The Invisible Hand Shows It’s Face

The Invisible Hand Shows It’s Face

Posted by on Aug 25, 2015 in Game Development

I had a post written up illustrating how testing development theory can reveal opportunities to evaluate assumed notions when it came to mechanics, but it turned out that the post I had written that was based on observations was wrong because my test situation had an incorrect calculation! So huzzah for test cases!

Instead, I give you this, my market testing UI:



In this example, the listing on the left shows all commodity items that I have defined. Each shop will either buy or sell (not both) every item in the system. The price is based on a few factors such as the demand and quantity on hand over quantity recently sold. Because it’s a unified interface, the list shows how many units the SHOP has, and how many the player HOLD has (I defaulted the player to have 1 of everything for testing). Each item also has a BUY (Shop > Hold) or SELL (Hold < Shop) button that loads the item data into the BUY/SELL panel on the right.

That side panel allows the player to move items from SHOP to HOLD (+) or in the inverse direction (-). The direction is based on the BUY/SELL status of the item, although players can move quantity between the cart and the shop until they select CANCEL (abandon), APPROVE (buy), or click another BUY/SELL button. The details panel takes the quantity in the cart, multiplies it by the price per item calculation, and presents a total debit (or total credit) for the transaction.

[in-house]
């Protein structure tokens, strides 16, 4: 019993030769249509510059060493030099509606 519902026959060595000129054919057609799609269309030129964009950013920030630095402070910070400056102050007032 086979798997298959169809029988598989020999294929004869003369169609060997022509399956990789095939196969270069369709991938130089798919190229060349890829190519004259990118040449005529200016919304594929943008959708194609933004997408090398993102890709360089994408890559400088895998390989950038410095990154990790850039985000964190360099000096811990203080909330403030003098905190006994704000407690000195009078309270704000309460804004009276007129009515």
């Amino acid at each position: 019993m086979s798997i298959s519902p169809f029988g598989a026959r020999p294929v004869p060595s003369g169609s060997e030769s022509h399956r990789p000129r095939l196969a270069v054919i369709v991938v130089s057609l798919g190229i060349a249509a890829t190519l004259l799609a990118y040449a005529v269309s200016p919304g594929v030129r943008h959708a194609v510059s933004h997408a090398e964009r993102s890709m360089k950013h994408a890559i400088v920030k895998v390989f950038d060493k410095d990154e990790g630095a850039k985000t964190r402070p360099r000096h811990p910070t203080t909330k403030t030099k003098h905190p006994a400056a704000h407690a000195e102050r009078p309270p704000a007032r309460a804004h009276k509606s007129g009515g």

Standard stuff, right? Here’s where the magic happens:



After having purchased my 8 units, things have changed. I am now significantly poorer, with only 36 credits to my name, but I have 8 more units in my hold, bringing me up to 9 whole units. I’ve also really spoiled things for the next rube who wants to buy silver, as the change in shop quantity has caused the price to jump to 88 credits per unit. Sadly, I can’t afford another item of Silver, although had I bought fewer and not wiped out my bank account, I could return to buy more — at a higher price than I had originally paid.

A jump from 58 to 88 credits for taking a measly 8 units of product is kind of a steep jump, so there’s some fine tuning to be done. Demand is actually a factor based on the makeup of the population in the sector, which is currently represented by a flat percent value. Later on, I hope to add in “event factors” which can shift the prices of entire classes of commodities in either direction based on need or scarcity as a response to things that happen across the universe or just in the current sector.